Friday, July 5, 2013

Friday five: WWOOFing with Nubian goats.

Five things we learned about Nubian goats over the last few weeks, in no particular order:

1. They are curious, friendly, gentle, and incredibly sweet. Our first night we were introduced to a few of the does and bucks who immediately nuzzled our hands and nibbled our t-shirts.

(and our arms)

(and our hats)

From that point, whenever we passed they would bleat a greeting and usually walk over to poke their head through the fence.

"skritch, please"

The littlest goats would gallup over to investigate us whenever we went in their pens. (OK, that was probably because we usually went into their pens with grain.)

And so gentle! Occasionally they would head butt each other but no real harm was ever done. Jen actually panicked one morning when a large buck scaled the fence during their morning feeding - being that close to such a strong animal can be quite intimidating - but he just nudged Jen out of the way, got a snack, and was led calmly back into the pen. By Patrick. Because Jen was still a little freaked.

2. They are herd animals, almost to a fault. During our stay several of the young groups were relocated to new pens/pastures, and in the process one of the groups was split up. The remaining group of five screamed for days. (Actual days! Do goats not get laryngitis?)

calming the masses during the great relocation of summer 2013

Then one night we heard howling from the baby so we went outside to investigate. Turned out his three buddies had gotten into one of the does' pens, and instead of joining them he stood outside the pen and screamed, and didn't stop until we reunited them. (Goats also don't need much of a barrier - in this case even a lightweight wooden fence with large gaps between the slats was seen as impassable by this little guy.)

the baby during a calmer moment

3. They do not like to get their feet wet. It was a really wet spring/summer at the farm, so to combat this issue while the pens and pastures were set up, the goats had rocks and wooden platforms to stand on. The little ones found three small boulders by the house to practice climbing; one of Jen's favorite moments was seeing the next-to-youngest stand her ground against the older ones who tried to push her off the rock.

king of the mountain

4. They grow really fast! The youngest was just a few days old when we arrived, and by the time we left he was able to jump over the gate just like his older companions.

size matters not
look at me
judge me by my size, do you?

5. They. Are. HILARIOUS. They were a bit out of their element with all the wet and with us there mucking with their routine, so they were quite loud most of the time. Once in a while the constant noise got to us but we honestly just spent a lot of time laughing.

One goat in particular had a great bleat that sounded like "YEAH!" We had a lot of planning discussions in the camper on rainy days, and she would often wholeheartedly affirm our decisions from the barnyard. Hilarious.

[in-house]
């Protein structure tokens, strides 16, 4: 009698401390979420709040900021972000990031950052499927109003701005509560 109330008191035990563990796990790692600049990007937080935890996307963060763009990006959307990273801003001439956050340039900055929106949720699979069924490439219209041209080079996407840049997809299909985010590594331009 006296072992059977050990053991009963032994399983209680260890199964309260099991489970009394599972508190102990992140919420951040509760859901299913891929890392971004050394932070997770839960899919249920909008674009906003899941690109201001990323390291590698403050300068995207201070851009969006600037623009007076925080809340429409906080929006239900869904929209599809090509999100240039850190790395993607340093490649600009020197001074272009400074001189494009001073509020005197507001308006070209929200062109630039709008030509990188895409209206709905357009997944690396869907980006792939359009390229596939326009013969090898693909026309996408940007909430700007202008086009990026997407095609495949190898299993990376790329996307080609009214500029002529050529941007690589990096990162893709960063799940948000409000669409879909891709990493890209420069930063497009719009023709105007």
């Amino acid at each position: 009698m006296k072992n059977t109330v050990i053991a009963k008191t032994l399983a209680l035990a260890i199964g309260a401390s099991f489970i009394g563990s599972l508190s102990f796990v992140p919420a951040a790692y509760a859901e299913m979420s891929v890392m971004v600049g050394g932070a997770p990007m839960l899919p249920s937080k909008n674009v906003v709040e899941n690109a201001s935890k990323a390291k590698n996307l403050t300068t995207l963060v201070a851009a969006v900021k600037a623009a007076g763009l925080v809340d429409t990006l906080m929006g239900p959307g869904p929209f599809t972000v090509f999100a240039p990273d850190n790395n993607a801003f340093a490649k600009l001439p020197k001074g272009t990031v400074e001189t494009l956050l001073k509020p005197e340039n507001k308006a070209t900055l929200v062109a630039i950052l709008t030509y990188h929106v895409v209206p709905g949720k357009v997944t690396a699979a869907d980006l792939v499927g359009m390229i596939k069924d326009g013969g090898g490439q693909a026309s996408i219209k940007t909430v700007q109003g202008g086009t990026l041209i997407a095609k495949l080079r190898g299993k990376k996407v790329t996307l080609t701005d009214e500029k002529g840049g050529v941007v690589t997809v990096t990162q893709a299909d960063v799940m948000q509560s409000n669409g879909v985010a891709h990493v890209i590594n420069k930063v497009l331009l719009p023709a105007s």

They also make this sniffing/snorting sound which sent us into fits of giggles every single time. We perfected an imitation and still do it at least five times a day at random intervals. Ask us the next time you see us. Hilarious.

One day a little one was munching on some tree bark and got sap on her bottom lip. She came over and attempted to use our pants as a napkin to try to get it off. Hilarious.

little miss sappy

And the floppy-eared side hop they do, and the way their tails wag when they're excited? It's impossible not to laugh when you see it. The world would be a much happier place if people did this same side hop whenever they got excited.

And not speaking of goats for a moment, if everyone lived in the Gatineau Hills they would be side hopping all the time. Our hosts have a beautiful space in a beautiful part of Quebec - so beautiful that every time we returned to the farm after an outing we would pause before crossing the bridge, look up at the hills, and say "Wow, this is really beautiful."

Outings were good though -

backyard exploring

sunsets off our "porch"

rainy day hiking at Parc de la Gatineau

and a rain break at Pink Lake

canoeing on Paugan Dam

napping by the Gatineau River in Wakefield

spending Canada Day in Ottawa

And if we didn't feel like going for an outing we would sit in the camper and enjoy the view.

home for two weeks

not a bad breakfast view
occasionally with horse conferences nearby

rainy day Canadian Scrabble in between admiring the view:
"land's hilly, eh?"

There were lots of other animals at the farm - chickens, roosters, sheep, pigs, horses, donkeys, a llama, a peacock, lots of farm dogs and a farm kitty that looked eerily like Her Majesty. Lots of baby animals were born during our stay and there was never really a dull moment.

But really, when all is said and done, it's all about the goats.

x ...

... and o

And of course it was about our wonderful hosts who completely provided the Canadian hospitality we have come to know and love. We had a great time on and off the farm, so much so that we signed up for a fifth WWOOFing opportunity, this one also near Ottawa. (Back in Waterton Lakes we learned that our Nova Scotia farm fell through so we were considering a HelpX hostel gig there instead. We've now decided we're going to see how a New Zealander-turned-Canadian does pasture rotation before heading east.)

But first: a mini vacation for TURF and the beautiful city of Toronto!

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